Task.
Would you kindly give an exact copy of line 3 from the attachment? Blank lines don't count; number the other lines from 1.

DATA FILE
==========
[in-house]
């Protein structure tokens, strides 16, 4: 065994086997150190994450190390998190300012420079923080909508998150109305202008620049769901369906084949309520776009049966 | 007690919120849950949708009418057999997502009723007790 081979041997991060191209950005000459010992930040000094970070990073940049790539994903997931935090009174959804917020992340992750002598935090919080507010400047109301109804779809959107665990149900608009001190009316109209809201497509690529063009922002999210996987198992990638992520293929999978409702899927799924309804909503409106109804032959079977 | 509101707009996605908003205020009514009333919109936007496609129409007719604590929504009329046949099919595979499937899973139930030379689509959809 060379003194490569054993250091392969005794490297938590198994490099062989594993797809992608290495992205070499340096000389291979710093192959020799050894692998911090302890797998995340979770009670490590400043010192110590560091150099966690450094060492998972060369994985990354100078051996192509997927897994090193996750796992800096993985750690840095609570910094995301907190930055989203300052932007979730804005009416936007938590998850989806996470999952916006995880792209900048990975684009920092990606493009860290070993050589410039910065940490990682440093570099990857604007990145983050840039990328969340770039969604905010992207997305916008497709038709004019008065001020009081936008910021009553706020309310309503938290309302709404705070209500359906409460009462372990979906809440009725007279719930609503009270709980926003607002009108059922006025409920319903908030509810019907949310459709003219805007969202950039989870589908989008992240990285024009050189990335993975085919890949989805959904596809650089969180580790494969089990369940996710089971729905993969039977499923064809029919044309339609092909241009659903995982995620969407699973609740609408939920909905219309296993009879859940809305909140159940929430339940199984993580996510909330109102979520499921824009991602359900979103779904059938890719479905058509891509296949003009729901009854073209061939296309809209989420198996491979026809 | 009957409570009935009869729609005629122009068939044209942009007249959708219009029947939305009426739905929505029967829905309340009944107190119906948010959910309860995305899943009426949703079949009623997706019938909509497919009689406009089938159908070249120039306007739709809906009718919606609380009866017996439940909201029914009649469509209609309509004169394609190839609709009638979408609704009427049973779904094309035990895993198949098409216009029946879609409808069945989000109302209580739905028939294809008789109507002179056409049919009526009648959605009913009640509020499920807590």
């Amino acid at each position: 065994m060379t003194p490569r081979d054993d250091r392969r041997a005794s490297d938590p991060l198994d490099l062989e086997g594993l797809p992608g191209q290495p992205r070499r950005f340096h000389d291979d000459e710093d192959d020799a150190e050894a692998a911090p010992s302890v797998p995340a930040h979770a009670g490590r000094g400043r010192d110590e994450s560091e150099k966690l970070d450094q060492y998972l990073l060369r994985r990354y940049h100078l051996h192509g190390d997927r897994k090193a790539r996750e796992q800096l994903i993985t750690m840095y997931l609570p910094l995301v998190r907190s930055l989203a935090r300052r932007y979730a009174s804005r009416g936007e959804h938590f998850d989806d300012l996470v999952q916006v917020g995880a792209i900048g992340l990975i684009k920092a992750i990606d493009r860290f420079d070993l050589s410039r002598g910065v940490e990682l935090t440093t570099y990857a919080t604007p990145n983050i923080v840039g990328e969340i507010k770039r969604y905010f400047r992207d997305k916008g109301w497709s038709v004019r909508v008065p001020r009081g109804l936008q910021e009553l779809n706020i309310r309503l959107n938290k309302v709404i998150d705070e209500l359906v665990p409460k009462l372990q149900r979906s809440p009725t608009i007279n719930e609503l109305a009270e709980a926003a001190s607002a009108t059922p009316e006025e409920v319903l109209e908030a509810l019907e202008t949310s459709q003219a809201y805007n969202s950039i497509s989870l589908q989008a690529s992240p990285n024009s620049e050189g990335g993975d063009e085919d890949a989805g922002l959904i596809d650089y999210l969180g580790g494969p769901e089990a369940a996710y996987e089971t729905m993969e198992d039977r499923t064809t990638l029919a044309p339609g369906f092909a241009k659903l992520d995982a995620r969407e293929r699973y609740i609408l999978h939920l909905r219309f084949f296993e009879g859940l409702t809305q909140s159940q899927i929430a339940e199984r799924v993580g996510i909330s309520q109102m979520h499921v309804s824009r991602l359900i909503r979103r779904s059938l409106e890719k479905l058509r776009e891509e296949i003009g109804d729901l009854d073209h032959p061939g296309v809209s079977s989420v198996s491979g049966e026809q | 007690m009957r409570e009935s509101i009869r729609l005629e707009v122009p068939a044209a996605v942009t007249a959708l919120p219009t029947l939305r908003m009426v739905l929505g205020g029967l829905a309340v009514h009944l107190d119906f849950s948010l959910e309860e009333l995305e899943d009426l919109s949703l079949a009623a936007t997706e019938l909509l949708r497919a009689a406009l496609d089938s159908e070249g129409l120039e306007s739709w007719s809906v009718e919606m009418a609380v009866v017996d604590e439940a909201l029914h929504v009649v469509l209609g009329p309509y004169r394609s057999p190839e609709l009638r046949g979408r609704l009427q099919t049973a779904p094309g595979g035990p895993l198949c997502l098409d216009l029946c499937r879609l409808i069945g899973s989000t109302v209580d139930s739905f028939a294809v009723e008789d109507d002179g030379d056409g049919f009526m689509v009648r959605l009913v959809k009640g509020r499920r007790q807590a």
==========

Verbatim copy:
């Amino acid at each position: 065994m060379t003194p490569r081979d054993d250091r392969r041997a005794s490297d938590p991060l198994d490099l062989e086997g594993l797809p992608g191209q290495p992205r070499r950005f340096h000389d291979d000459e710093d192959d020799a150190e050894a692998a911090p010992s302890v797998p995340a930040h979770a009670g490590r000094g400043r010192d110590e994450s560091e150099k966690l970070d450094q060492y998972l990073l060369r994985r990354y940049h100078l051996h192509g190390d997927r897994k090193a790539r996750e796992q800096l994903i993985t750690m840095y997931l609570p910094l995301v998190r907190s930055l989203a935090r300052r932007y979730a009174s804005r009416g936007e959804h938590f998850d989806d300012l996470v999952q916006v917020g995880a792209i900048g992340l990975i684009k920092a992750i990606d493009r860290f420079d070993l050589s410039r002598g910065v940490e990682l935090t440093t570099y990857a919080t604007p990145n983050i923080v840039g990328e969340i507010k770039r969604y905010f400047r992207d997305k916008g109301w497709s038709v004019r909508v008065p001020r009081g109804l936008q910021e009553l779809n706020i309310r309503l959107n938290k309302v709404i998150d705070e209500l359906v665990p409460k009462l372990q149900r979906s809440p009725t608009i007279n719930e609503l109305a009270e709980a926003a001190s607002a009108t059922p009316e006025e409920v319903l109209e908030a509810l019907e202008t949310s459709q003219a809201y805007n969202s950039i497509s989870l589908q989008a690529s992240p990285n024009s620049e050189g990335g993975d063009e085919d890949a989805g922002l959904i596809d650089y999210l969180g580790g494969p769901e089990a369940a996710y996987e089971t729905m993969e198992d039977r499923t064809t990638l029919a044309p339609g369906f092909a241009k659903l992520d995982a995620r969407e293929r699973y609740i609408l999978h939920l909905r219309f084949f296993e009879g859940l409702t809305q909140s159940q899927i929430a339940e199984r799924v993580g996510i909330s309520q109102m979520h499921v309804s824009r991602l359900i909503r979103r779904s059938l409106e890719k479905l058509r776009e891509e296949i003009g109804d729901l009854d073209h032959p061939g296309v809209s079977s989420v198996s491979g049966e026809q | 007690m009957r409570e009935s509101i009869r729609l005629e707009v122009p068939a044209a996605v942009t007249a959708l919120p219009t029947l939305r908003m009426v739905l929505g205020g029967l829905a309340v009514h009944l107190d119906f849950s948010l959910e309860e009333l995305e899943d009426l919109s949703l079949a009623a936007t997706e019938l909509l949708r497919a009689a406009l496609d089938s159908e070249g129409l120039e306007s739709w007719s809906v009718e919606m009418a609380v009866v017996d604590e439940a909201l029914h929504v009649v469509l209609g009329p309509y004169r394609s057999p190839e609709l009638r046949g979408r609704l009427q099919t049973a779904p094309g595979g035990p895993l198949c997502l098409d216009l029946c499937r879609l409808i069945g899973s989000t109302v209580d139930s739905f028939a294809v009723e008789d109507d002179g030379d056409g049919f009526m689509v009648r959605l009913v959809k009640g509020r499920r007790q807590a």